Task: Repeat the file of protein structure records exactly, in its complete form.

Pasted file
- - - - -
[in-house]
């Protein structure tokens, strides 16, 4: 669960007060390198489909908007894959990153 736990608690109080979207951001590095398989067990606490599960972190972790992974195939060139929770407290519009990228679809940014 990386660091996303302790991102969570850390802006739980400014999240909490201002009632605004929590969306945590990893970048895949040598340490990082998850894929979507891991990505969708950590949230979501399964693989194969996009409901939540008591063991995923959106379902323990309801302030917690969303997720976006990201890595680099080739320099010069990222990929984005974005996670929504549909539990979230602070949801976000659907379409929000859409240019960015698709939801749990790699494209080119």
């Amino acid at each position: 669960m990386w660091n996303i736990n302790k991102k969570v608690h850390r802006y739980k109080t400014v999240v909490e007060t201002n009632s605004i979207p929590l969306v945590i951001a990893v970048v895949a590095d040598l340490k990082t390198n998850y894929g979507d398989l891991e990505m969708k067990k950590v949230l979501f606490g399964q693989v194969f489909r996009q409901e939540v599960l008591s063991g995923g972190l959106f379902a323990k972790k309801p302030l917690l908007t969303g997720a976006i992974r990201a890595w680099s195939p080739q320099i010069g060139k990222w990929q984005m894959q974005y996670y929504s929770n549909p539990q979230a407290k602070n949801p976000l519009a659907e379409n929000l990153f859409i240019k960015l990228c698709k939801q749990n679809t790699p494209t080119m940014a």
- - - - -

[in-house]
């Protein structure tokens, strides 16, 4: 669960007060390198489909908007894959990153 736990608690109080979207951001590095398989067990606490599960972190972790992974195939060139929770407290519009990228679809940014 990386660091996303302790991102969570850390802006739980400014999240909490201002009632605004929590969306945590990893970048895949040598340490990082998850894929979507891991990505969708950590949230979501399964693989194969996009409901939540008591063991995923959106379902323990309801302030917690969303997720976006990201890595680099080739320099010069990222990929984005974005996670929504549909539990979230602070949801976000659907379409929000859409240019960015698709939801749990790699494209080119």
């Amino acid at each position: 669960m990386w660091n996303i736990n302790k991102k969570v608690h850390r802006y739980k109080t400014v999240v909490e007060t201002n009632s605004i979207p929590l969306v945590i951001a990893v970048v895949a590095d040598l340490k990082t390198n998850y894929g979507d398989l891991e990505m969708k067990k950590v949230l979501f606490g399964q693989v194969f489909r996009q409901e939540v599960l008591s063991g995923g972190l959106f379902a323990k972790k309801p302030l917690l908007t969303g997720a976006i992974r990201a890595w680099s195939p080739q320099i010069g060139k990222w990929q984005m894959q974005y996670y929504s929770n549909p539990q979230a407290k602070n949801p976000l519009a659907e379409n929000l990153f859409i240019k960015l990228c698709k939801q749990n679809t790699p494209t080119m940014a």